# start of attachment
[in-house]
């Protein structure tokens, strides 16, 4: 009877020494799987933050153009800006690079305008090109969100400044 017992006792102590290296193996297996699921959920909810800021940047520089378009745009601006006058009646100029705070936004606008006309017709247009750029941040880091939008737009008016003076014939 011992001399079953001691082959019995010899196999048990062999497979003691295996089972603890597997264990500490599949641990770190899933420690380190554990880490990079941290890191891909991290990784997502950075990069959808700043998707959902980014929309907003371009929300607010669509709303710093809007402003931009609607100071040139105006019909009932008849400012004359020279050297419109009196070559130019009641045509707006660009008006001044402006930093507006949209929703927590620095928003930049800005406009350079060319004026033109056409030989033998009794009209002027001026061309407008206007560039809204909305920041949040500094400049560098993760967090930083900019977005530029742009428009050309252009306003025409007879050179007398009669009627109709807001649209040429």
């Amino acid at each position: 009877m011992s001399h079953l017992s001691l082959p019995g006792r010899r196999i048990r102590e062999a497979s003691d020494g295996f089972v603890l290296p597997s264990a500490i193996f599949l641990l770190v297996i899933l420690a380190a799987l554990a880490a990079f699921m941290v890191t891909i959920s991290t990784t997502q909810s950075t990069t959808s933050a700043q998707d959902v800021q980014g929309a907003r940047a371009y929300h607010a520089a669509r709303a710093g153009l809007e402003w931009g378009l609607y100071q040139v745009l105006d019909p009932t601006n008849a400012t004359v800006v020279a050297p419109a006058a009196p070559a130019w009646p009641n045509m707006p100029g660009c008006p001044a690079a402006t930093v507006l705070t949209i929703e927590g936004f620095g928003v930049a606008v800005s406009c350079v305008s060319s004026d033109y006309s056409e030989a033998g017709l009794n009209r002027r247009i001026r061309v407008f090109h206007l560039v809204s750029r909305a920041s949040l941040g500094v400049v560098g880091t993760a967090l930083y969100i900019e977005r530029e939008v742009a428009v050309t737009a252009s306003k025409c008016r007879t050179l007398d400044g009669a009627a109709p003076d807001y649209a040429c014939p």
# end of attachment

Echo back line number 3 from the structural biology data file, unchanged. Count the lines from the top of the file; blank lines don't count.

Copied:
């Amino acid at each position: 009877m011992s001399h079953l017992s001691l082959p019995g006792r010899r196999i048990r102590e062999a497979s003691d020494g295996f089972v603890l290296p597997s264990a500490i193996f599949l641990l770190v297996i899933l420690a380190a799987l554990a880490a990079f699921m941290v890191t891909i959920s991290t990784t997502q909810s950075t990069t959808s933050a700043q998707d959902v800021q980014g929309a907003r940047a371009y929300h607010a520089a669509r709303a710093g153009l809007e402003w931009g378009l609607y100071q040139v745009l105006d019909p009932t601006n008849a400012t004359v800006v020279a050297p419109a006058a009196p070559a130019w009646p009641n045509m707006p100029g660009c008006p001044a690079a402006t930093v507006l705070t949209i929703e927590g936004f620095g928003v930049a606008v800005s406009c350079v305008s060319s004026d033109y006309s056409e030989a033998g017709l009794n009209r002027r247009i001026r061309v407008f090109h206007l560039v809204s750029r909305a920041s949040l941040g500094v400049v560098g880091t993760a967090l930083y969100i900019e977005r530029e939008v742009a428009v050309t737009a252009s306003k025409c008016r007879t050179l007398d400044g009669a009627a109709p003076d807001y649209a040429c014939p």